The last remaining Debenhams are closing their doors on Saturday, more than 240 years after the department store began trading. The Debenhams brand will continue to trade online after it was bought by the fashion retailer Boohoo for £55m in January. At its height, there were more than 150 Debenhams stores across the UK, but the chain went into administration in 2019 after several years of falling sales.
A judge has allowed two prominent Capitol riot defendants to go on a family road trip. Both men were seen in pictures and videos at the Capitol insurrection, one of them holding a Confederate flag. The man pictured walking through the US Capitol holding a massive Confederate flag during the January 6 insurrection is about to head on a family road trip after a judge approved the vacation earlier this month.
Democratic representative Alexandria Ocasio-Cortez has slammed President Joe Biden's response to escalating tensions in Gaza, asking if “Palestinians have a right to survive? Speaking on the House floor on Thursday, she said: “The president and many other figures this week stated that Israel has a right to defend itself, and this is a sentiment that's echoed across this body. But do Palestinians have a right to survive?
As the city's luxury real estate market reaches new heights, these high-end homes won't be around for long Originally Appeared on Architectural Digest
The trial of 3 former Minnesota police officers charged in George Floyd's death has been pushed back. The state trial for Tou Thao, J Alexander Kueng, and Thomas Lane will be held in March 2022. The trial for three fired Minneapolis police officers charged with aiding and abetting convicted cop Derek Chauvin in George Floyd's killing has been delayed, according to CBS station WCCO.
Donald Trump gained immortality of sorts on Friday when he made his debut at the National Portrait Gallery in Washington. Canny curators have placed the 45th president face-to-face with a painting of John Lewis, the late congressman and civil rights hero whose habit of making what he called “good trouble” included boycotting Trump's inauguration. “Keeping him honest!” remarked Eric Bargeron, 40, a book editor from Columbia, South Carolina, as he observed Lewis in an exhibition called The Struggle for Justice, staring across the room at Trump in the popular America's Presidents show.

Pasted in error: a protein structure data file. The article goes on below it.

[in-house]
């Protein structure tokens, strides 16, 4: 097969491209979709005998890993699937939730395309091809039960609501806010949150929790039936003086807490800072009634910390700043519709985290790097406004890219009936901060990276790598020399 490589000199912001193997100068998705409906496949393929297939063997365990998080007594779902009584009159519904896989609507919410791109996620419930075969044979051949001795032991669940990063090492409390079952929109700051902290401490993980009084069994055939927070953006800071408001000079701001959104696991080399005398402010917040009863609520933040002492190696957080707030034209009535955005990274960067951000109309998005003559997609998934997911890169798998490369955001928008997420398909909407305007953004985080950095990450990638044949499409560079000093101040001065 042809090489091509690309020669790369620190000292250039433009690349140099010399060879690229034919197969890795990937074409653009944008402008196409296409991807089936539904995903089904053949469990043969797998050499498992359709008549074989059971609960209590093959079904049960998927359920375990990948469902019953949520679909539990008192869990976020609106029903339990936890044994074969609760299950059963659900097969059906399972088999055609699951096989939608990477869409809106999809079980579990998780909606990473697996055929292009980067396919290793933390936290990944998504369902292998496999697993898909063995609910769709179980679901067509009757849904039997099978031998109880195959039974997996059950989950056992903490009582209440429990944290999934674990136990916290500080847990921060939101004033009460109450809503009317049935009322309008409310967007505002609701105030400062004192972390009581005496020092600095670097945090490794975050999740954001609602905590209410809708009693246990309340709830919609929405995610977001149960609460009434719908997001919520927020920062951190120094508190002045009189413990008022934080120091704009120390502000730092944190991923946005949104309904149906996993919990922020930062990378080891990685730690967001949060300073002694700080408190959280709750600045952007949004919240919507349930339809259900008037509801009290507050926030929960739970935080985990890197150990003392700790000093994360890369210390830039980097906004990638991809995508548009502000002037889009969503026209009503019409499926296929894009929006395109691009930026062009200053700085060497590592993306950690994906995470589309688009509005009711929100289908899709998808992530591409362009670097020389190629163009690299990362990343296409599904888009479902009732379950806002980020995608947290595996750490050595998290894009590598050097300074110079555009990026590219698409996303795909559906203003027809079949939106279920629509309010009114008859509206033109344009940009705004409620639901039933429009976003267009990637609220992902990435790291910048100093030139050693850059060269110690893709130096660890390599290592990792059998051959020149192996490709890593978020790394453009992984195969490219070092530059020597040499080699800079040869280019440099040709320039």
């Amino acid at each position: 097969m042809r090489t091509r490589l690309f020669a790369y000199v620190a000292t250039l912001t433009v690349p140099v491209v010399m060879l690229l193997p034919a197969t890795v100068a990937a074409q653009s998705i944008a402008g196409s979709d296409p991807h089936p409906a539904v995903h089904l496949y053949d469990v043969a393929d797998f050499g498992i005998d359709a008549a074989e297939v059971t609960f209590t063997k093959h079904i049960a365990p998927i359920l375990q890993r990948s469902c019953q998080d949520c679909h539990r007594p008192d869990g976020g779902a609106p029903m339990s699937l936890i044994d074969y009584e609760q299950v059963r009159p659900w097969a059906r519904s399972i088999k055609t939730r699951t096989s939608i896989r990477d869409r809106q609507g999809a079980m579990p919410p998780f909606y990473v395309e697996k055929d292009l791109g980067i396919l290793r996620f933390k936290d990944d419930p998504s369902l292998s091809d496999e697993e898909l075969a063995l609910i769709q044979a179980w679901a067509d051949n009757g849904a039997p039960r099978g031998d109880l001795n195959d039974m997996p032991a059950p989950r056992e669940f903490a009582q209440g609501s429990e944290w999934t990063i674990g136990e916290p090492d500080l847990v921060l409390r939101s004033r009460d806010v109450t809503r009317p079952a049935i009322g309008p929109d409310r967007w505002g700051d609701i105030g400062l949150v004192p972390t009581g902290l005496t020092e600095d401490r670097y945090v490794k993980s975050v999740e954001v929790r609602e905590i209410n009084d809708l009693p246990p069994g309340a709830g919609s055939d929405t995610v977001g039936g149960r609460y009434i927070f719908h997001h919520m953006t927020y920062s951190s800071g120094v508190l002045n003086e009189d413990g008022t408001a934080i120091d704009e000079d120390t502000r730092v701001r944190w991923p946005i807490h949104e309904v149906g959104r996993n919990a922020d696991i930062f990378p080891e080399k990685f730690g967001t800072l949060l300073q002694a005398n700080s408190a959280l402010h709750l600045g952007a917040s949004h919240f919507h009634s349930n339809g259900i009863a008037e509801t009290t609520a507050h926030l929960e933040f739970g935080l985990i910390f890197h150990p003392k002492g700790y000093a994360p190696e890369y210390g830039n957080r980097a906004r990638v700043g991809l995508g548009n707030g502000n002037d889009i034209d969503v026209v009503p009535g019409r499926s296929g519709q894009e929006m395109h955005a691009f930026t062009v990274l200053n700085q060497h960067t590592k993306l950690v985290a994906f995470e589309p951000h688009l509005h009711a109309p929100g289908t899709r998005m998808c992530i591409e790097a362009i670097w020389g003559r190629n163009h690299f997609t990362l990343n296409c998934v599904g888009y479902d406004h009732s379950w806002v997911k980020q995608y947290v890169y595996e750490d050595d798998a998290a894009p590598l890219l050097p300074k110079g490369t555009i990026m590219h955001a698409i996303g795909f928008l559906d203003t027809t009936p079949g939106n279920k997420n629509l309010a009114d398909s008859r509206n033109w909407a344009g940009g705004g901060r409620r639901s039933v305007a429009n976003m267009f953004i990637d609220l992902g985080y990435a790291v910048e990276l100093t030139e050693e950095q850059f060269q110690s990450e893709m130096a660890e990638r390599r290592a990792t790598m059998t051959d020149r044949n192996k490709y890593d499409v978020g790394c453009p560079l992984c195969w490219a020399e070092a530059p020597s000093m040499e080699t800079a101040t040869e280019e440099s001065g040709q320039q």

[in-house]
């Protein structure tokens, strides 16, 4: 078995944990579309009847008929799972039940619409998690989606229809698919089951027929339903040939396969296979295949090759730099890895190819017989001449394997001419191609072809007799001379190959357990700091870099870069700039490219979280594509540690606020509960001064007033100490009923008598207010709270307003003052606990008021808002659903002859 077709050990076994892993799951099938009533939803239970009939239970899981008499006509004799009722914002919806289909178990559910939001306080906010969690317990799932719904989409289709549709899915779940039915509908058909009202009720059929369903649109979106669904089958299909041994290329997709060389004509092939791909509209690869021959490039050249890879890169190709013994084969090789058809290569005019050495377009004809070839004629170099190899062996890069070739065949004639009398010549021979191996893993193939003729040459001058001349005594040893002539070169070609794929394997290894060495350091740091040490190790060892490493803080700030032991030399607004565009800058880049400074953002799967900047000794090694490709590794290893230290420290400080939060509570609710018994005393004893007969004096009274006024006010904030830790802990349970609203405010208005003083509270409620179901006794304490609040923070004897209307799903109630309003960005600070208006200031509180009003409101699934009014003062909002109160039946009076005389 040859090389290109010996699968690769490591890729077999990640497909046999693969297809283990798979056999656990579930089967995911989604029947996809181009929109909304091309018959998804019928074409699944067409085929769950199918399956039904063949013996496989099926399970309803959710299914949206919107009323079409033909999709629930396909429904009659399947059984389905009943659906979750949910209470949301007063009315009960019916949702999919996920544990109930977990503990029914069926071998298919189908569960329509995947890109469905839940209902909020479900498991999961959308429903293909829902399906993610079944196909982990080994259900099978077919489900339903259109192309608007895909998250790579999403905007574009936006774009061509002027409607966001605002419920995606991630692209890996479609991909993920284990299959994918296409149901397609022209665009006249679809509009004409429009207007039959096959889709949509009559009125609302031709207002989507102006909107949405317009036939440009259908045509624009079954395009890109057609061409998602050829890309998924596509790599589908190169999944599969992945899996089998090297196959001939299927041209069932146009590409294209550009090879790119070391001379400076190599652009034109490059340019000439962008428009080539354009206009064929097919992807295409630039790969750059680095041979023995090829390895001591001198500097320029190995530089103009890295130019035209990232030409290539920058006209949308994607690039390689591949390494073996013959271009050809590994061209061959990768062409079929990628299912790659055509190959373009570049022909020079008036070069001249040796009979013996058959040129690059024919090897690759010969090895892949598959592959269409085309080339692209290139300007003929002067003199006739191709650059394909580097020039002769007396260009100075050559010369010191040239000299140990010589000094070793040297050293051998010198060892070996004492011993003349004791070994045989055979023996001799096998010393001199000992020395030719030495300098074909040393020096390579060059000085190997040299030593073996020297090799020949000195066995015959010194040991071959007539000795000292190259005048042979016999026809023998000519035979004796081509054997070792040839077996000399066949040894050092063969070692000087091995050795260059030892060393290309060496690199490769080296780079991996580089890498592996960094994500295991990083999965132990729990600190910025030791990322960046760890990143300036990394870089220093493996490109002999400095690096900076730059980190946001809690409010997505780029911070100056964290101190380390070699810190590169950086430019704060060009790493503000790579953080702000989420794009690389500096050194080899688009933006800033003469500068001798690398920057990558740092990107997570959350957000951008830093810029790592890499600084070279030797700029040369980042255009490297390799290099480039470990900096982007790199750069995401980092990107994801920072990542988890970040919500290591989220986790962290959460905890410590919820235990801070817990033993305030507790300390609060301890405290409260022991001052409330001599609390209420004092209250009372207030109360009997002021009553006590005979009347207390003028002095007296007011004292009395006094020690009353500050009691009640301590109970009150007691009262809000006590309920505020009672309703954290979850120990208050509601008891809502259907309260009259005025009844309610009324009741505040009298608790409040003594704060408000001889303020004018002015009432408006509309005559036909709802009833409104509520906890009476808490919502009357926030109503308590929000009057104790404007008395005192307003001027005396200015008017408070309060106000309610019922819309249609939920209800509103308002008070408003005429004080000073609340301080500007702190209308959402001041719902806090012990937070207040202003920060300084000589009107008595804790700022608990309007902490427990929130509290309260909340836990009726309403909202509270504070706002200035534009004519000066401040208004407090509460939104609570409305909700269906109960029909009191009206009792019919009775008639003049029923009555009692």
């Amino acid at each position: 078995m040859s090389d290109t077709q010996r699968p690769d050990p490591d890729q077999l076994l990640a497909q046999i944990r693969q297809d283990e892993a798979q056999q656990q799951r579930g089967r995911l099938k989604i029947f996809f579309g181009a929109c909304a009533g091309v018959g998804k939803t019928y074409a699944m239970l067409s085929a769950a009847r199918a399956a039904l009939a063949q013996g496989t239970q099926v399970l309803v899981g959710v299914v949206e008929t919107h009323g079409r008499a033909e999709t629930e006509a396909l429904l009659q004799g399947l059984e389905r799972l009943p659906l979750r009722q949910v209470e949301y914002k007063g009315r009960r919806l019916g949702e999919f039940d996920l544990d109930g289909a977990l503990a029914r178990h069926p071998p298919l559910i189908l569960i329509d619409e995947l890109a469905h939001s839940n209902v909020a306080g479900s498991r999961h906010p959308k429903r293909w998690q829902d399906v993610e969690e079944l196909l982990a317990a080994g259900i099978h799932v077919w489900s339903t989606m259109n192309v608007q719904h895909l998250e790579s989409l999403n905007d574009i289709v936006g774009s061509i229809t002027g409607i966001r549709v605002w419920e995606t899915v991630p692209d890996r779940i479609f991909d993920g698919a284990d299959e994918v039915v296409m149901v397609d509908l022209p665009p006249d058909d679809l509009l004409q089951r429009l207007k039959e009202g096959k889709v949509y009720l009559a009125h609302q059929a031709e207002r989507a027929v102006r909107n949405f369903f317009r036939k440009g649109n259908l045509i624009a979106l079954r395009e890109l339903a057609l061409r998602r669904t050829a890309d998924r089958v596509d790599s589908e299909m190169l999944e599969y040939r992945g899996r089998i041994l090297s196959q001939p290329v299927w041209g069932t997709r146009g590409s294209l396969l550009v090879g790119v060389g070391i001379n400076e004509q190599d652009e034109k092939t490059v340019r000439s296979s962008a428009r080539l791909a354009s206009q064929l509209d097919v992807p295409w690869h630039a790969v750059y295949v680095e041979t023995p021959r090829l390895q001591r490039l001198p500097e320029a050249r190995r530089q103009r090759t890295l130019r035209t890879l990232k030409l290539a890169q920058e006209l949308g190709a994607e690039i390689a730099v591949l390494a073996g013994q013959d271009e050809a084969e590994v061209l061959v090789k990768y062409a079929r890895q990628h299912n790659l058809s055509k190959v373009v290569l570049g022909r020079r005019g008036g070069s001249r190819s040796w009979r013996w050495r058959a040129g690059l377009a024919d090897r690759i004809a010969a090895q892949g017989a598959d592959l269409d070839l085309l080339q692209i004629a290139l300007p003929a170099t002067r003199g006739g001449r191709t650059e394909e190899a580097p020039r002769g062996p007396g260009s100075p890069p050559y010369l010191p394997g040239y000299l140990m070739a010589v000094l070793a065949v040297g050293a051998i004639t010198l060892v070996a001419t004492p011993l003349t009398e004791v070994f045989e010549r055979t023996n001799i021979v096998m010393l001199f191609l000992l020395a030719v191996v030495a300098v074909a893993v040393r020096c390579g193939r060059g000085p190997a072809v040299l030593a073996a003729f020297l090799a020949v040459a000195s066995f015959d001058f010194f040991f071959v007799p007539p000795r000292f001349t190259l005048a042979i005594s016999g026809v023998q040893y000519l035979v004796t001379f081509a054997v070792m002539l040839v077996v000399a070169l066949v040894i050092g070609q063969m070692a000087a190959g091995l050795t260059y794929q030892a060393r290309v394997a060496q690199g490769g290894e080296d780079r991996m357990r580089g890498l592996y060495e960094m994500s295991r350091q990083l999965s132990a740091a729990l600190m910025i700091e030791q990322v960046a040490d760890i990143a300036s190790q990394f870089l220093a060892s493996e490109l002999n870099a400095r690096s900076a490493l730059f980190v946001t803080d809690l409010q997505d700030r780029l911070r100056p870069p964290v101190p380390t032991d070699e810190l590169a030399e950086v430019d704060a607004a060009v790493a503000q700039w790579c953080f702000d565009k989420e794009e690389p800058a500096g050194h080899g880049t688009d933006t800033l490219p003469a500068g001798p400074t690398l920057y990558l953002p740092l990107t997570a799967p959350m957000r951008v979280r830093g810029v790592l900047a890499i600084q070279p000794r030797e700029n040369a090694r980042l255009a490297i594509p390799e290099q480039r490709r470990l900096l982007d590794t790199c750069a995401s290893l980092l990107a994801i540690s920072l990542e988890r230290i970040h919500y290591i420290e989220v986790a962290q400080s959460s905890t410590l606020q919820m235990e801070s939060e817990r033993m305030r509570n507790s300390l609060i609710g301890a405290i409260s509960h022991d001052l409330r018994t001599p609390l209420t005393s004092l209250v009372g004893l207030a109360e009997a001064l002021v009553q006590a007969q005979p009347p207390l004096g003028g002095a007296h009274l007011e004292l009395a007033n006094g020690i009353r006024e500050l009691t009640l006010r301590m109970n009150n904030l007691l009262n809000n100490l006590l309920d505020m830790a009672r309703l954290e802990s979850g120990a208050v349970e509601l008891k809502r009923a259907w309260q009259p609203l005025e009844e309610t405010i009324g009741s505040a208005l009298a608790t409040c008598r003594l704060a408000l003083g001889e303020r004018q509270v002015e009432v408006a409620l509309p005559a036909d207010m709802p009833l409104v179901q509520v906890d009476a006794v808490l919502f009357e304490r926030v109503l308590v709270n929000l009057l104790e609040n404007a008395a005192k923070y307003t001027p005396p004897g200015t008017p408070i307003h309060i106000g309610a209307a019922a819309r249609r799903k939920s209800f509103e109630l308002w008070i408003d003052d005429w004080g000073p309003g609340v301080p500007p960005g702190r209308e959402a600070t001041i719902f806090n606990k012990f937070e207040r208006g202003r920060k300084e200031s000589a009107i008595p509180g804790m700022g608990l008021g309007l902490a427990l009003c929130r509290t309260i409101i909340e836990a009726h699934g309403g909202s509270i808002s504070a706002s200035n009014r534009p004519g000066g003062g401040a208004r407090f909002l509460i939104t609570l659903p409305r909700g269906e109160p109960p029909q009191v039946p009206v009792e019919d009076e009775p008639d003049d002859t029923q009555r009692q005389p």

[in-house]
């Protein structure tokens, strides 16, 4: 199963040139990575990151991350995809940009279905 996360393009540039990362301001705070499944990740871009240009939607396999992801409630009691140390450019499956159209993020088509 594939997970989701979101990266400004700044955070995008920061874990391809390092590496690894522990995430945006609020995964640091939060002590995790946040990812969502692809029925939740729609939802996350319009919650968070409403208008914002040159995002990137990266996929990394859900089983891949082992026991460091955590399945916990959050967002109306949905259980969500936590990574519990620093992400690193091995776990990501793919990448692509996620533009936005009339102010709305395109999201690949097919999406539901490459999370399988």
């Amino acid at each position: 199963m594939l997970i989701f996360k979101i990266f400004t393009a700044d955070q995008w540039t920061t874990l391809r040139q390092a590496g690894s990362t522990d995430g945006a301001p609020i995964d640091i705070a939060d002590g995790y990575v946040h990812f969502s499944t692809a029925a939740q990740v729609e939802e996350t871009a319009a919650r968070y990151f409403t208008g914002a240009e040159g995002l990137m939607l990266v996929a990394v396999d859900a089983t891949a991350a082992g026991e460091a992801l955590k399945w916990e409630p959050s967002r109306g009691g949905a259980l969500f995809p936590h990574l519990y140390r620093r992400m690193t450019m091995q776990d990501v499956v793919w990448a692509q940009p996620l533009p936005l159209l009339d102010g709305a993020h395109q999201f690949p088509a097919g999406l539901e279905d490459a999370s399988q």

Reporters said Rep. Marjorie Taylor Greene was screaming when she confronted AOC in Congress. Jacqueline Alemany told CNN about watching the angry encounter. Greene denied yelling, saying she was "talking" when she ran after Rep. Alexandria Ocasio-Cortez.
“If Facebook lets Trump back on Facebook and Instagram, he'll assuredly restart his assault on democracy.”
“Facebook should have known better than to believe that it could limit speech on its platform without setting a terrible precedent.”
“Providing a microphone and an amplifier for deceit isn't fighting the good fight for free speech.”
“It’s no defense of Mr. Trump’s conduct to say that the digital public square shouldn’t suppress speech by political leaders.”
“The former president no longer gets the ‘head of state’ exception to terms of service.”